If you are running a Linux distribution other than Ubuntu, Debian, Arch or Fedora, you may need to manually install packages as instructed by

Running Mycroft for Linux

The Mycroft for Linux installation includes two scripts that you use to control Mycroft services. is used to start one, or all, Mycroft services. This script uses the virtualenv created by

The usage of is:

usage: [command] [params]
all runs core services: bus, audio, skills, voice
debug runs core services, then starts the CLI
audio the audio playback service
bus the messagebus service
skills the skill service
voice voice capture service
wifi wifi setup service
enclosure mark_1 enclosure service
cli the Command Line Interface
unittest run mycroft-core unit tests
skill_container <skill> container for running a single skill
audiotest attempt simple audio validation
audioaccuracytest more complex audio validation
sdkdoc generate sdk documentation
Examples: all cli unittest

To start all Mycroft services at once

$ ./ all
Starting all mycroft-core services
Starting background service bus
Starting background service skills
Starting background service audio
Starting background service voice

To start individual Mycroft services

Services can also be started individually.

$ ./ audio
Starting background service audio

Stopping Mycroft services

$ ./
Stopping all mycroft-core services

Pairing Mycroft for Linux

Once successfully installed, you will need to pair your Mycroft for Linux Device with your account.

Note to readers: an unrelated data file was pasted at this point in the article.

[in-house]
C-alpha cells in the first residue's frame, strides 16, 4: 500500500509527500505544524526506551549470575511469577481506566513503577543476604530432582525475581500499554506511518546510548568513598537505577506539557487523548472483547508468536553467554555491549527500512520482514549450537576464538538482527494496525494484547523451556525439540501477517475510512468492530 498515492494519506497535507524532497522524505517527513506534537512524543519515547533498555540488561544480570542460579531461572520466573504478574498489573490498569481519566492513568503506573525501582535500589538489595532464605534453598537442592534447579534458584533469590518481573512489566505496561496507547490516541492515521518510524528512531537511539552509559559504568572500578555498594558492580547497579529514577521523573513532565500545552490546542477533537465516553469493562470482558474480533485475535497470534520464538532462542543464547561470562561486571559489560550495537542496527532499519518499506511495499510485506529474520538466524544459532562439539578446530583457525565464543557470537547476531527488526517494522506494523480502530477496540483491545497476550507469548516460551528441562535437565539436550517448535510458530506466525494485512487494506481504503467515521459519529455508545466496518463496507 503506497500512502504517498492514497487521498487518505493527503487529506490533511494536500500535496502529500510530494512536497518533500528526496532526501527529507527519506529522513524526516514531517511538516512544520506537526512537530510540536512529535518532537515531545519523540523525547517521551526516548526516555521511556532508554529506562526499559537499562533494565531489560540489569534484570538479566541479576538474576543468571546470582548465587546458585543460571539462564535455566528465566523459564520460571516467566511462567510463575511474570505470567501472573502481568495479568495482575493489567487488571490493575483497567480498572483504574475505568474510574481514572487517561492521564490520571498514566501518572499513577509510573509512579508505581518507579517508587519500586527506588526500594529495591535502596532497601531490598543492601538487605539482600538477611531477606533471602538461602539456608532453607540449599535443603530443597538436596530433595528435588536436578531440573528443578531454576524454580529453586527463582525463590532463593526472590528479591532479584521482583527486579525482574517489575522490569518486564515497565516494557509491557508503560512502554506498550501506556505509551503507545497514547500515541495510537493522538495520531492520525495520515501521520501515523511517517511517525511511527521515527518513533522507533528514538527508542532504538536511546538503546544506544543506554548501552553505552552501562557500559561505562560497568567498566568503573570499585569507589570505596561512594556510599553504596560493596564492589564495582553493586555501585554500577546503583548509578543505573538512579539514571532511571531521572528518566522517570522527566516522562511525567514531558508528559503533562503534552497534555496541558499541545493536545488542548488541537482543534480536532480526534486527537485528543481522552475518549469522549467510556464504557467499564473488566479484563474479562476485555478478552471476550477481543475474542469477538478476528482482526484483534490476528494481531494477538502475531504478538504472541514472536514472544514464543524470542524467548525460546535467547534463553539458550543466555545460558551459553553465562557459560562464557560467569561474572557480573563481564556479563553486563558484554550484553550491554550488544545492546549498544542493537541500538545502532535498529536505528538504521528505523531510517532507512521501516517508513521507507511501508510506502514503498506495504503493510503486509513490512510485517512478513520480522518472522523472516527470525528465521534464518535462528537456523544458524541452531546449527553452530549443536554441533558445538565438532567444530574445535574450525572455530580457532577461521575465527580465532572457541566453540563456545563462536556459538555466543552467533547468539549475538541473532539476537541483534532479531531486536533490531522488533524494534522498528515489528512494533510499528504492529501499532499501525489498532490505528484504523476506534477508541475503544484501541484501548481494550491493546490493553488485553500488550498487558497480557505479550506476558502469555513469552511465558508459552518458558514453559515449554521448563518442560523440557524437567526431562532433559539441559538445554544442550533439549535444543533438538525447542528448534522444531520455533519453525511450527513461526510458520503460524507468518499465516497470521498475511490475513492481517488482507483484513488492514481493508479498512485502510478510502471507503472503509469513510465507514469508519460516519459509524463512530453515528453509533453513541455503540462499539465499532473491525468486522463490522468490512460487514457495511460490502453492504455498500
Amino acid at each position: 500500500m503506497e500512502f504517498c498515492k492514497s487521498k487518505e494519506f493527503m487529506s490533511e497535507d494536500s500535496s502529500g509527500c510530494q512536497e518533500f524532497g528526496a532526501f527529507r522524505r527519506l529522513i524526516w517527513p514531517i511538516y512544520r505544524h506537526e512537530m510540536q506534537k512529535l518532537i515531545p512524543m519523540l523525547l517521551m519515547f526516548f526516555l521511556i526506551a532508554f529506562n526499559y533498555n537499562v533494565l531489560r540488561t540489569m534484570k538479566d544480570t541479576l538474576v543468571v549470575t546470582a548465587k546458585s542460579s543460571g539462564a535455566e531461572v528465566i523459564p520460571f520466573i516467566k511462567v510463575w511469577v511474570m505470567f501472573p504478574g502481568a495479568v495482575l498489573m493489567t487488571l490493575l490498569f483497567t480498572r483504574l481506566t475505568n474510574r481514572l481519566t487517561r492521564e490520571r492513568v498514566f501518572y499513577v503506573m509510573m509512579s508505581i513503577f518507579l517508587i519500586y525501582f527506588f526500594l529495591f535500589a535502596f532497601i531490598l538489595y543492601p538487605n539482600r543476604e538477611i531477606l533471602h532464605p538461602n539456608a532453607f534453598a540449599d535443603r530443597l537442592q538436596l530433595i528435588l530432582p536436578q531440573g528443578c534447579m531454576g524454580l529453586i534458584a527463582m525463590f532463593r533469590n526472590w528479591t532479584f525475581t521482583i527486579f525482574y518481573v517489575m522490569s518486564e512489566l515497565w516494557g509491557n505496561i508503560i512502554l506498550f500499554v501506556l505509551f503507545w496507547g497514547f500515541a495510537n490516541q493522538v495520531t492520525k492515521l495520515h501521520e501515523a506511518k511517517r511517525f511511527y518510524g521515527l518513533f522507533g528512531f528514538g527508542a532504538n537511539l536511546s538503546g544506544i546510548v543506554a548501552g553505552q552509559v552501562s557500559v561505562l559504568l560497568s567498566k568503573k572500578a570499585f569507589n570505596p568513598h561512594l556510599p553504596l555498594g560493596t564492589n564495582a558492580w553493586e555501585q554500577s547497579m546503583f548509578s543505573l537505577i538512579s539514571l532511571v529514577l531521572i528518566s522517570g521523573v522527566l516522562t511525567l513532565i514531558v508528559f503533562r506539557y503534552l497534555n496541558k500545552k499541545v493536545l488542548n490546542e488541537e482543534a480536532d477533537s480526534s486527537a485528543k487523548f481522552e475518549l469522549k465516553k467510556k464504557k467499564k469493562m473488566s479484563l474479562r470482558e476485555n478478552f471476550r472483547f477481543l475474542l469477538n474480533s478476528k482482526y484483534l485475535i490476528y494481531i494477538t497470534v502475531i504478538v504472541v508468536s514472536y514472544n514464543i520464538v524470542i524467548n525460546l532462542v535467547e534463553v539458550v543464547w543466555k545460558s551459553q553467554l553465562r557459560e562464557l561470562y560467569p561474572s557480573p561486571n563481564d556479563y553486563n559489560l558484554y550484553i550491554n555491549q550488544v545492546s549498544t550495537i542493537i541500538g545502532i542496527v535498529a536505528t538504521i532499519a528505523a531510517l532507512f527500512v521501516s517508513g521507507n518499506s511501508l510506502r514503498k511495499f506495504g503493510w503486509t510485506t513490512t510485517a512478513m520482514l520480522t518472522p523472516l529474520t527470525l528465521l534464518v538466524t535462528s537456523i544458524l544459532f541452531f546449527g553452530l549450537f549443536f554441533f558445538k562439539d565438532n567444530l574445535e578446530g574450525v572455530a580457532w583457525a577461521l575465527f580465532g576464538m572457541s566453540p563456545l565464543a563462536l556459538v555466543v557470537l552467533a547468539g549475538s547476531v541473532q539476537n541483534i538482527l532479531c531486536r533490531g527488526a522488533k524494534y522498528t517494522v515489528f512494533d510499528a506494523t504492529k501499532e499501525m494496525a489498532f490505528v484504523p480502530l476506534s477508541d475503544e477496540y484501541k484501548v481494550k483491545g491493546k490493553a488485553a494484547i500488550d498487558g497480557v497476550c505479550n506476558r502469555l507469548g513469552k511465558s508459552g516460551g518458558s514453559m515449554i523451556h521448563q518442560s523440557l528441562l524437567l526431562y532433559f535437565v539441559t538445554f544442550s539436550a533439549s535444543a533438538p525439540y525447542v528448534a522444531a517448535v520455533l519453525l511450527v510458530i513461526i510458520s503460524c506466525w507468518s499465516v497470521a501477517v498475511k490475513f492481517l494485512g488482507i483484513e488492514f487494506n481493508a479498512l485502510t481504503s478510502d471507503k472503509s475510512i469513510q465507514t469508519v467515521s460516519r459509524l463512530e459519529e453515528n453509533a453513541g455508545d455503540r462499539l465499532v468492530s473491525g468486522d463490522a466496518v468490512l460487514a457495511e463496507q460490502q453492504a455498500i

Hey Mycroft, pair my device

Mycroft will Speak "I am connected to the internet and need to be paired. Your 6-digit Registration Code is XXXXXX"

Use the Registration Code to pair your Mycroft for Linux Device with

View the documentation to learn how to add your Device to

Once paired, you can then use basic Skills.

Using Mycroft behind a proxy

Many schools, universities and workplaces run a proxy on their network. If you need to type in a username and password to access the external internet, then you are likely behind a proxy.

If you plan to use Mycroft behind a proxy, then you will need to do an additional configuration step.

NOTE: In order to complete this step, you will need to know the hostname and port for the proxy server. Your network administrator will be able to provide these details. Your network administrator may want information on what type of traffic Mycroft will be using. We use https traffic on port 443, primarily for accessing ReST-based APIs.

Using Mycroft behind a proxy without authentication

If you are using Mycroft behind a proxy without authentication, add the following environment variables, changing the and proxy_port for the values for your network. These commands are executed from the Linux command line interface (CLI).